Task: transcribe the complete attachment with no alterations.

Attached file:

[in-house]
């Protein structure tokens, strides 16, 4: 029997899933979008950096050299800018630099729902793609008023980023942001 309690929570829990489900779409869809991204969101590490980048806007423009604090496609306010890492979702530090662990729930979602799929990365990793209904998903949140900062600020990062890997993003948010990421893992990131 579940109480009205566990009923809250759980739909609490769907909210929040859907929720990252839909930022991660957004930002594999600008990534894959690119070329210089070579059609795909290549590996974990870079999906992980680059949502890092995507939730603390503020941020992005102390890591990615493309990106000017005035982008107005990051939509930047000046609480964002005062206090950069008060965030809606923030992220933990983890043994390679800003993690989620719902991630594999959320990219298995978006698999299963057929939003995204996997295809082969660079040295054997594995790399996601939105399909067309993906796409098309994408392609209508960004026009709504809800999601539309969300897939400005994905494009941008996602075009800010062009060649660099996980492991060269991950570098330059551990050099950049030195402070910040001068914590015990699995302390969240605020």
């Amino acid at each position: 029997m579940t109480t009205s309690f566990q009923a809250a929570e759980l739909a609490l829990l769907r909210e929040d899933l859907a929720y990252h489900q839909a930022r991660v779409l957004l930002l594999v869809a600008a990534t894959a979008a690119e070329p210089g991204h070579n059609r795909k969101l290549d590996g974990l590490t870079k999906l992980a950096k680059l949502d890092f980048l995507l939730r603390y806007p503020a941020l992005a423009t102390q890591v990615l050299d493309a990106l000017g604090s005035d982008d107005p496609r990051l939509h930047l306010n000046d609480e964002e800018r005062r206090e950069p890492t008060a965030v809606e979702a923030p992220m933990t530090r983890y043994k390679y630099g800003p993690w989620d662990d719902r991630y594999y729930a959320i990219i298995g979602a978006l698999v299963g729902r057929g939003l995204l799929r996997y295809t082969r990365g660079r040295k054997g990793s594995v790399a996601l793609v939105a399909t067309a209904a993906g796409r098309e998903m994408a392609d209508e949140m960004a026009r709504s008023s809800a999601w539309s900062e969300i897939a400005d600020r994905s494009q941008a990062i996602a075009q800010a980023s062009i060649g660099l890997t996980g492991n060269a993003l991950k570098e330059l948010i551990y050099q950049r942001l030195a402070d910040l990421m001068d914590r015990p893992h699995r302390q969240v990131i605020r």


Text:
[in-house]
């Protein structure tokens, strides 16, 4: 029997899933979008950096050299800018630099729902793609008023980023942001 309690929570829990489900779409869809991204969101590490980048806007423009604090496609306010890492979702530090662990729930979602799929990365990793209904998903949140900062600020990062890997993003948010990421893992990131 579940109480009205566990009923809250759980739909609490769907909210929040859907929720990252839909930022991660957004930002594999600008990534894959690119070329210089070579059609795909290549590996974990870079999906992980680059949502890092995507939730603390503020941020992005102390890591990615493309990106000017005035982008107005990051939509930047000046609480964002005062206090950069008060965030809606923030992220933990983890043994390679800003993690989620719902991630594999959320990219298995978006698999299963057929939003995204996997295809082969660079040295054997594995790399996601939105399909067309993906796409098309994408392609209508960004026009709504809800999601539309969300897939400005994905494009941008996602075009800010062009060649660099996980492991060269991950570098330059551990050099950049030195402070910040001068914590015990699995302390969240605020």
């Amino acid at each position: 029997m579940t109480t009205s309690f566990q009923a809250a929570e759980l739909a609490l829990l769907r909210e929040d899933l859907a929720y990252h489900q839909a930022r991660v779409l957004l930002l594999v869809a600008a990534t894959a979008a690119e070329p210089g991204h070579n059609r795909k969101l290549d590996g974990l590490t870079k999906l992980a950096k680059l949502d890092f980048l995507l939730r603390y806007p503020a941020l992005a423009t102390q890591v990615l050299d493309a990106l000017g604090s005035d982008d107005p496609r990051l939509h930047l306010n000046d609480e964002e800018r005062r206090e950069p890492t008060a965030v809606e979702a923030p992220m933990t530090r983890y043994k390679y630099g800003p993690w989620d662990d719902r991630y594999y729930a959320i990219i298995g979602a978006l698999v299963g729902r057929g939003l995204l799929r996997y295809t082969r990365g660079r040295k054997g990793s594995v790399a996601l793609v939105a399909t067309a209904a993906g796409r098309e998903m994408a392609d209508e949140m960004a026009r709504s008023s809800a999601w539309s900062e969300i897939a400005d600020r994905s494009q941008a990062i996602a075009q800010a980023s062009i060649g660099l890997t996980g492991n060269a993003l991950k570098e330059l948010i551990y050099q950049r942001l030195a402070d910040l990421m001068d914590r015990p893992h699995r302390q969240v990131i605020r």